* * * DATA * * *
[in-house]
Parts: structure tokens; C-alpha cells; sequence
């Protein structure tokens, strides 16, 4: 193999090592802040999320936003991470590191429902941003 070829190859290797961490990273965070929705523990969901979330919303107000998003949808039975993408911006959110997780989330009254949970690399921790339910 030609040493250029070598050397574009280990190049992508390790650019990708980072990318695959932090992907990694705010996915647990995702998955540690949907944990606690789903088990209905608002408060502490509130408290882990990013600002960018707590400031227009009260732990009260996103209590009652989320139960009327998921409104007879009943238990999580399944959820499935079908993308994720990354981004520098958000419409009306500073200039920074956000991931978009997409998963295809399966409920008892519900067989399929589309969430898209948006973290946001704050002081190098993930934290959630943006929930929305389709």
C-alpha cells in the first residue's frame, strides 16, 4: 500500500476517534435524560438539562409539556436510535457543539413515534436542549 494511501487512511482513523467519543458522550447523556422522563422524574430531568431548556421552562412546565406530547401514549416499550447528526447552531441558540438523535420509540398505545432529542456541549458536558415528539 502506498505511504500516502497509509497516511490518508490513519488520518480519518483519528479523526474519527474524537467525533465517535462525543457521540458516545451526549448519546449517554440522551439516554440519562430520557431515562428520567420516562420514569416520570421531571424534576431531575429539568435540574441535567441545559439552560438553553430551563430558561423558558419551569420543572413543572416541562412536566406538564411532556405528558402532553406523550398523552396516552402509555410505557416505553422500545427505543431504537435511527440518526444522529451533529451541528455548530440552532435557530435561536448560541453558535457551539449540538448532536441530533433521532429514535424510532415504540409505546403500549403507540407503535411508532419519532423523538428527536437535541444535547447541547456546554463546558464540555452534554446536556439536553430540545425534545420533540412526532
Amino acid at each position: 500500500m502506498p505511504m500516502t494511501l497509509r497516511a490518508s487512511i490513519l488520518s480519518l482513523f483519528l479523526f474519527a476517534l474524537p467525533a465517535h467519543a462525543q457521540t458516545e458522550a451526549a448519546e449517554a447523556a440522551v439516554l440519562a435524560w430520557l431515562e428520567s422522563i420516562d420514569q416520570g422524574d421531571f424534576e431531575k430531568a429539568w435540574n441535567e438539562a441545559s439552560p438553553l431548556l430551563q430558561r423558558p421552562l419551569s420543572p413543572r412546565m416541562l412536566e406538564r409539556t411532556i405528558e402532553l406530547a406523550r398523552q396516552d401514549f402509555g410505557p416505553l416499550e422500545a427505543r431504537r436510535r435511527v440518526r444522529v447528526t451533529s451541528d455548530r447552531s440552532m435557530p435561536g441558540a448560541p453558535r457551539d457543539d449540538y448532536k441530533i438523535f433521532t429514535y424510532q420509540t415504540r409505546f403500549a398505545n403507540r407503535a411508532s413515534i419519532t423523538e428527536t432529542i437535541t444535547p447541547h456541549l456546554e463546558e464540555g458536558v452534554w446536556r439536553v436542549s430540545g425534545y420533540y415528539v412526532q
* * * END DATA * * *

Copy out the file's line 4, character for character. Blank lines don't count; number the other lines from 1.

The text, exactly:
C-alpha cells in the first residue's frame, strides 16, 4: 500500500476517534435524560438539562409539556436510535457543539413515534436542549 494511501487512511482513523467519543458522550447523556422522563422524574430531568431548556421552562412546565406530547401514549416499550447528526447552531441558540438523535420509540398505545432529542456541549458536558415528539 502506498505511504500516502497509509497516511490518508490513519488520518480519518483519528479523526474519527474524537467525533465517535462525543457521540458516545451526549448519546449517554440522551439516554440519562430520557431515562428520567420516562420514569416520570421531571424534576431531575429539568435540574441535567441545559439552560438553553430551563430558561423558558419551569420543572413543572416541562412536566406538564411532556405528558402532553406523550398523552396516552402509555410505557416505553422500545427505543431504537435511527440518526444522529451533529451541528455548530440552532435557530435561536448560541453558535457551539449540538448532536441530533433521532429514535424510532415504540409505546403500549403507540407503535411508532419519532423523538428527536437535541444535547447541547456546554463546558464540555452534554446536556439536553430540545425534545420533540412526532